The recession may have ended in June of last year, but the job loss didn’t stop there.
Between April 2009 and March 2010, the U.S. lost 2.2 million jobs, according to a report from the Bureau of Labor Statistics. That number, as CNN Money notes, is actually more than 350,000 higher than original labor estimates from earlier this year.
In fact, the total number of jobs lost since the recession began now stands at an astonishing 8.1 million, this despite recent projections from the White House that the stimulus package actually saved or created more than 3 million jobs.
But even that 8.1 million number, as daunting as it is, doesn’t give the complete picture for how many jobs this country has lost.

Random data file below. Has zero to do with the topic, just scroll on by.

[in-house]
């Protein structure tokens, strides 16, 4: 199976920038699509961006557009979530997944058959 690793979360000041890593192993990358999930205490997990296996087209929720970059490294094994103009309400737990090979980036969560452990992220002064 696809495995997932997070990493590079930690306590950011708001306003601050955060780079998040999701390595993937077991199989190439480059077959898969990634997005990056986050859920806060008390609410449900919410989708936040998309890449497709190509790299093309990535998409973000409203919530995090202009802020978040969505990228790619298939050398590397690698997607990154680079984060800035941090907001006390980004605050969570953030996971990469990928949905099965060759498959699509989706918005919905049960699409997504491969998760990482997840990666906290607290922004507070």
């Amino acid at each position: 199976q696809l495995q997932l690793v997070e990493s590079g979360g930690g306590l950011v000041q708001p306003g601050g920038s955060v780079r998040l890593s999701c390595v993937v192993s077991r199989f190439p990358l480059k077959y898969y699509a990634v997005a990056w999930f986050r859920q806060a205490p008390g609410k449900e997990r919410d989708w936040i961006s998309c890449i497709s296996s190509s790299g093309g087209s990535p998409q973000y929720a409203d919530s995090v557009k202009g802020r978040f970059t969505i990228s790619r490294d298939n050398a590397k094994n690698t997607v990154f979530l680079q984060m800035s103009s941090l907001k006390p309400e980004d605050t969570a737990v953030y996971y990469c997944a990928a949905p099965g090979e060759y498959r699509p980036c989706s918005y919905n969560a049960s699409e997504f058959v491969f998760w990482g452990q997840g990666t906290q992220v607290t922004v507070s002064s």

A recent analysis from the Economic Policy Institute found that the labor market is actually short 11.5 million jobs, when you factor in population growth.
The silver lining to all this is that the number of job openings available continues to increase, and now stands at more than 3 million. This is usually seen as a precursor to increased hiring, but as we reported recently, many of the job openings are going unfilled.
For now, we have our fingers crossed that this year ends with a winter of recovery.
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